Brooding over beer and crunching the cricket numbers

Top of the Charts

Afternoon all,

I’m all for some routine in life. It helps contain the existential angst. So at least the Bank of England is helping with their now traditional monthly interest rate rise. Obviously that’s less useful on the financial angst front, but you can’t have it all.

I’m down in Dorset today and didn’t see any signs of blind panic on the streets of Swanage this morning. But then again half the county owns their homes outright so this isn’t the homeland of the mullered mortgagors. That’s mid-Bedfordshire where 41 per cent of voters in the upcoming by election have a mortgage…

The government knew the rate rise news might push us to do something stupid like drink heavily this weekend – so they (rightly) whacked up alcohol duty on Tuesday. COTW has some British booze background, while our reads this week provide you with healthier stimulation options.

I’m shortly off for an unimaginative/badly needed few weeks in the Alps so TOTCs will be having its summer break – back on the 1st September. I’d like to think not, but I reckon you’ll cope.

Have a fun August.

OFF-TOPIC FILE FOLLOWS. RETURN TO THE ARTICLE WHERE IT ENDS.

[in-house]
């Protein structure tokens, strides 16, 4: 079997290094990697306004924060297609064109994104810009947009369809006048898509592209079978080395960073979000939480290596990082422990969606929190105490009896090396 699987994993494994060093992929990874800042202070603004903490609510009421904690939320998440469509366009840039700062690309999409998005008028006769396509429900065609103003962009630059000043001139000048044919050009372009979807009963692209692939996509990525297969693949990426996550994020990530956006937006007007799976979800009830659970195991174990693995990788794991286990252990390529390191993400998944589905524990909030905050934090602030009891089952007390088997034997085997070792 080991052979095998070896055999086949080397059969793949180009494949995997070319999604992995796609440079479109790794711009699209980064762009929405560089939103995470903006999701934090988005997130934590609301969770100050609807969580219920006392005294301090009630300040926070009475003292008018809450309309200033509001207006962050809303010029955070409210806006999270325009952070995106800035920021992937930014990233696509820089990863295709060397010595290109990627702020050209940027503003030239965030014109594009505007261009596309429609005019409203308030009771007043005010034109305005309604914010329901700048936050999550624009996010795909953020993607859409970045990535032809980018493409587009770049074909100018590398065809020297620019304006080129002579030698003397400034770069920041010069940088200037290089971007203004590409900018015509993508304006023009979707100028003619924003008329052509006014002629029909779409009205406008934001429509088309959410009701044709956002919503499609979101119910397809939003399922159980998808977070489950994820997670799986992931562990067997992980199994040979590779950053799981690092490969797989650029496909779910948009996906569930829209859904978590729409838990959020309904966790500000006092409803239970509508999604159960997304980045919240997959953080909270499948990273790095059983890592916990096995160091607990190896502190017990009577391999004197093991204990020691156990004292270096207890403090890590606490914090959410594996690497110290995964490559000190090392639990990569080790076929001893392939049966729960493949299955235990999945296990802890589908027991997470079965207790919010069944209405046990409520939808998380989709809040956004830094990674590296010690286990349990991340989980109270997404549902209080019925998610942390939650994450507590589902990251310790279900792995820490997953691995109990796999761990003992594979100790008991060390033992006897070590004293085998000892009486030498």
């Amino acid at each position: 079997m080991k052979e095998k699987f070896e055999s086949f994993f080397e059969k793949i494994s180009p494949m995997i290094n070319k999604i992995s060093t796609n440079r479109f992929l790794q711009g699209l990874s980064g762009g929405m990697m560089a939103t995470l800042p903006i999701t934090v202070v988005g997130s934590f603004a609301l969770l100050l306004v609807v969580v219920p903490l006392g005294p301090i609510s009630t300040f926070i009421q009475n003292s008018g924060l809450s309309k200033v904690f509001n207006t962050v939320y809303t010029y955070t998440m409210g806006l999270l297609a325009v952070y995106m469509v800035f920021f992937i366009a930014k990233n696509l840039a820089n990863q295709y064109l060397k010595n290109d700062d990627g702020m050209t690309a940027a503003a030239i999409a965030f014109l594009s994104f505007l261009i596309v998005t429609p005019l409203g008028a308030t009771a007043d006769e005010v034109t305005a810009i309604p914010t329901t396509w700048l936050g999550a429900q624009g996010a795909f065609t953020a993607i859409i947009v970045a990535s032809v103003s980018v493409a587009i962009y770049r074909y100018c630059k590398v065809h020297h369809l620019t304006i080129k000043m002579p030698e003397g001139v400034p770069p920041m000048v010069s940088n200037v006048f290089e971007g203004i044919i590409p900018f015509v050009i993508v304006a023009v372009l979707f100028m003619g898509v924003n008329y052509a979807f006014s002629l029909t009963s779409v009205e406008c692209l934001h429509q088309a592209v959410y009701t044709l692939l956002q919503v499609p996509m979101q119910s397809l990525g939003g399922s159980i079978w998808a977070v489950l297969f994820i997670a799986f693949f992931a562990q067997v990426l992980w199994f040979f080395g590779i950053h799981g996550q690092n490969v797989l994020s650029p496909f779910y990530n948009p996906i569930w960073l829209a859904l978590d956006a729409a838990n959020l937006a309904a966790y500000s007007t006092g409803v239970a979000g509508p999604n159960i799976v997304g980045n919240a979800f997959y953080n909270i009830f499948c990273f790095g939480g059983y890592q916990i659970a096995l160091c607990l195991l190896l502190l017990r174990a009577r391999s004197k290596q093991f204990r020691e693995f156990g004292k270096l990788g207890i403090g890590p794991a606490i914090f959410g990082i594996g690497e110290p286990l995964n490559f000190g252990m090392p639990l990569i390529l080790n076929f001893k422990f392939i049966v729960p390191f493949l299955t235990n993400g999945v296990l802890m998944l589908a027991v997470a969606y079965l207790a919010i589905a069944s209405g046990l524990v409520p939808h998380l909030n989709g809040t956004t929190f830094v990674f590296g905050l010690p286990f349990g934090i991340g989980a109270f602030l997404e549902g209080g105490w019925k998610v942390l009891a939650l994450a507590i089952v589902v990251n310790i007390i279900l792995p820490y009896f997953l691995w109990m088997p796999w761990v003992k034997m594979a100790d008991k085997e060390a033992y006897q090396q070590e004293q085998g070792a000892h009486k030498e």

Pondering policy. You want two words to rile up a room full of economists (or indeed the Economist)? Industrial. Policy. A considered version of the pro side of the argument comes in a new paper from Dani Rodrik and colleagues, that reviews the recent literature and poses policy questions. Their starting point: despite what some economists might like, and what some politicians say, industrial policy is something governments do so let’s focus on doing it well. Second, that the literature shows it can work. Especially if your definition of “work” is influencing employment in certain industries and places. The most interesting bits relate to the nature of industrial policy itself. The traditional view is of subsidies or trade protection to support manufacturing, but the authors say policy makers should focus on providing firm/sector specific inputs (think training/infrastructure) and recognising that if industrial policy is about more good jobs in more places then we’ll have to figure out how to effectively support services. We’ll get into that and more on Wednesday 27 September when Dani is giving a lecture at Resolution for the Economy 2030 Inquiry. Come along.